For example, wanting to be promoted at work would be a realistic goal while wanting to be President of the United States might not be. (Of course, feel free to prove me wrong!)

If you’re new to the world of goal setting, then I’d recommend you start with easy-to-achieve goals. These could be things such as eating a healthy breakfast, walking more, taking regular breaks from your screen, and sleeping early.

These simple goals might take you a month or so to achieve, including making the daily practices a habit.

Once you’ve successfully accomplished these goals, you’ll find your self-confidence grows, and you’ll be ready to set yourself some bigger goals.

Here are a few examples that you might want to choose or adapt to your personal circumstances:

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  • Run a marathon
  • Buy a new car
  • Learn a new language
  • Travel around the world
  • Change career
  • Retire early
  • Write a book

I’m sure you can think of many more things that you would like to achieve. As the famous Shakespeare line neatly states: “The world is your oyster!”

Now, the trick with big goals (as I’ll show in an example shortly) is to break them down into small, bite-sized chunks. This means you’ll have a big end goal, with smaller goals (sometimes referred to as objectives) helping you to gradually achieve your main aim.

When you do this, you’ll make big goals more achievable. Plus, you’ll have an easy way to track how far along the road to your goal you are at any given point in time.

Let’s see this in action…

Going from an Idea to a Global Success

Everything starts with an idea.

And there appears to be no shortage of good ideas in the world. But there is a shortage of people willing to put these ideas into action!

This is the essential step that will move you from being a dreamer to an achiever.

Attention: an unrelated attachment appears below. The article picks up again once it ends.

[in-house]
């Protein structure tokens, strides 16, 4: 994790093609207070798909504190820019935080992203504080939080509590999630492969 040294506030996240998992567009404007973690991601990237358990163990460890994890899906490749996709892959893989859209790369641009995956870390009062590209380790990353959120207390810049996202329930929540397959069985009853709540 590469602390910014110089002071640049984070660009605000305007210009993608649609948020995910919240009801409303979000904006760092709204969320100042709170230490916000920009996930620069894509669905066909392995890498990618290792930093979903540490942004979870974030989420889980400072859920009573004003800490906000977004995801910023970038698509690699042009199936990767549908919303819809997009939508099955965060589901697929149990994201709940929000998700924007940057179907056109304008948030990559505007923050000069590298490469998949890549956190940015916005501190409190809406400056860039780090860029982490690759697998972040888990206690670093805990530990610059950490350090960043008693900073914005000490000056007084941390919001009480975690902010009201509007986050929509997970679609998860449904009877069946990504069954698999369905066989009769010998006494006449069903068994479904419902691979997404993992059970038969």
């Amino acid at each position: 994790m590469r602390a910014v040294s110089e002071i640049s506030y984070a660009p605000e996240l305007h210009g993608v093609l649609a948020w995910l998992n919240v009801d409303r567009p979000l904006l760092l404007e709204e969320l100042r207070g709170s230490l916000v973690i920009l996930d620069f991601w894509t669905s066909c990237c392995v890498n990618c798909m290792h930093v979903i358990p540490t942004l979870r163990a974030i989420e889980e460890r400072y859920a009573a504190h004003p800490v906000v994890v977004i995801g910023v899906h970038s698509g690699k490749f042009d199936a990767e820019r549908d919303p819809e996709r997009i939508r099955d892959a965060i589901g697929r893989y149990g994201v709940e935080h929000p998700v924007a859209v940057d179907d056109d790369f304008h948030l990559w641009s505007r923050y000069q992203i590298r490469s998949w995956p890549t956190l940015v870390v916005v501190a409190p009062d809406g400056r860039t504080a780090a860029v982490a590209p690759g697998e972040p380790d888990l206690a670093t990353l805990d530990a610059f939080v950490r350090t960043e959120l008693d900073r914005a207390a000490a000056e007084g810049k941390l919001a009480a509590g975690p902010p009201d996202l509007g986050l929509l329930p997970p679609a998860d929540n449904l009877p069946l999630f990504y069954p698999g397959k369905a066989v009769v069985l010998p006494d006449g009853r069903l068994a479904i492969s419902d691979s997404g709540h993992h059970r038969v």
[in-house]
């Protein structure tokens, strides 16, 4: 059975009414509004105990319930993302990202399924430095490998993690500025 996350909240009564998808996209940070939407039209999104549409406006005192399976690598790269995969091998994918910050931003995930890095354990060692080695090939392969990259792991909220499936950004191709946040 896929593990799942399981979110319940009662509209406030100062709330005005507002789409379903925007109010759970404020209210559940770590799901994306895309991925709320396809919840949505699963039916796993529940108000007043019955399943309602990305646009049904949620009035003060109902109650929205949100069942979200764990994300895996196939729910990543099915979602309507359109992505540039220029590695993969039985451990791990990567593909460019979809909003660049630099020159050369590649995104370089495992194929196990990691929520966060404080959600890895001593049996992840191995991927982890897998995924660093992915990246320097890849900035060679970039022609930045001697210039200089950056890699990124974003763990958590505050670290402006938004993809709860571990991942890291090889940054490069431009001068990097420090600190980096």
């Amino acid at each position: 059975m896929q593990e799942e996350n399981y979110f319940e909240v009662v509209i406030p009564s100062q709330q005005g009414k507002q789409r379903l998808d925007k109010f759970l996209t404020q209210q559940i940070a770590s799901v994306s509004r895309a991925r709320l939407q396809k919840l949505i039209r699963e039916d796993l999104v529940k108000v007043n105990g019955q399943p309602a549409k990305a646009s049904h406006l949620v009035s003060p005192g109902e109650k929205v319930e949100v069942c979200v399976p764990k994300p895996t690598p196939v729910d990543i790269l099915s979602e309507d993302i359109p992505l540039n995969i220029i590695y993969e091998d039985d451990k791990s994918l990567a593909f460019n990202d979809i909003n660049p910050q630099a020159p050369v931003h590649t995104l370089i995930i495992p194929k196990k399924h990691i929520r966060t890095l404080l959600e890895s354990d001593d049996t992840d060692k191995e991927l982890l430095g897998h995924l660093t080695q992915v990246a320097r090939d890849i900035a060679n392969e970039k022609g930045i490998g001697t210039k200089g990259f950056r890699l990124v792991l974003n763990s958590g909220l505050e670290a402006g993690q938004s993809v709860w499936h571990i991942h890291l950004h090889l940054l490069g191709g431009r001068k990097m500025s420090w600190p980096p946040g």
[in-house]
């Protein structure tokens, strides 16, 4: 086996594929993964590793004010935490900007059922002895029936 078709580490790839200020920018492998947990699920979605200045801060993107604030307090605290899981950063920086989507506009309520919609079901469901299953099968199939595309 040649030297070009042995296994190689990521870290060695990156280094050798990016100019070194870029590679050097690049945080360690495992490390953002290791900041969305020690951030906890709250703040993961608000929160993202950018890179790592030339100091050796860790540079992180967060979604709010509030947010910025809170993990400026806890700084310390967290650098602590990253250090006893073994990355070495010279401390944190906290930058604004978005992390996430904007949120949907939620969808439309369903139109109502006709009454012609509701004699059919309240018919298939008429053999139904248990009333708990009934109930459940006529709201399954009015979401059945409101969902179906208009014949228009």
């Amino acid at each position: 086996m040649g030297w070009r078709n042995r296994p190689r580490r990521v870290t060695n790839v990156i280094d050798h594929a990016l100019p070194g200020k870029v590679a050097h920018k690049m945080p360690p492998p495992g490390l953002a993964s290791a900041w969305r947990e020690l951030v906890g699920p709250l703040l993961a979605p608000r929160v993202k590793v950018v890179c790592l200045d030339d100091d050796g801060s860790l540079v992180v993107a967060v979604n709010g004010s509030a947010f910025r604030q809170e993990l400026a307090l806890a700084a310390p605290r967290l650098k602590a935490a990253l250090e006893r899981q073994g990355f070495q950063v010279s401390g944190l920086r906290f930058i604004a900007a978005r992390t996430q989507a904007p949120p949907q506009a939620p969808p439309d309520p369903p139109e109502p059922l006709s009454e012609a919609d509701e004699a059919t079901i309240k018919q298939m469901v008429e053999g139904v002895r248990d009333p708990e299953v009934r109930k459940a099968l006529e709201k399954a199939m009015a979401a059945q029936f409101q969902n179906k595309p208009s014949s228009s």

Back in 2005, when I first had the idea for Lifehack, I really only considered it to be a platform to record some of my productivity and self-improvement techniques. I’d developed these during my time at university and as a Software Engineer at Redhat.

However, based on the number of views and positive feedback I received on the first few articles, I quickly realized that Lifehack had the potential to be a popular and successful website—a site that could help transform the lives of people from all across the world.

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It was at that point that I decided to set some goals in place for Lifehack.

The way I did this was to set specific targets for different areas of the business:

  1. Number of articles published
  2. Amount of time spent writing and promoting the articles
  3. Number of new readers
  4. Number of new email subscribers
  5. Revenue generated from ads

For each of the above, I set weekly, monthly, and yearly targets. These targets were realistic but were also ambitious. In addition, I wrote down the necessary steps to take to achieve each target within the specified time frame.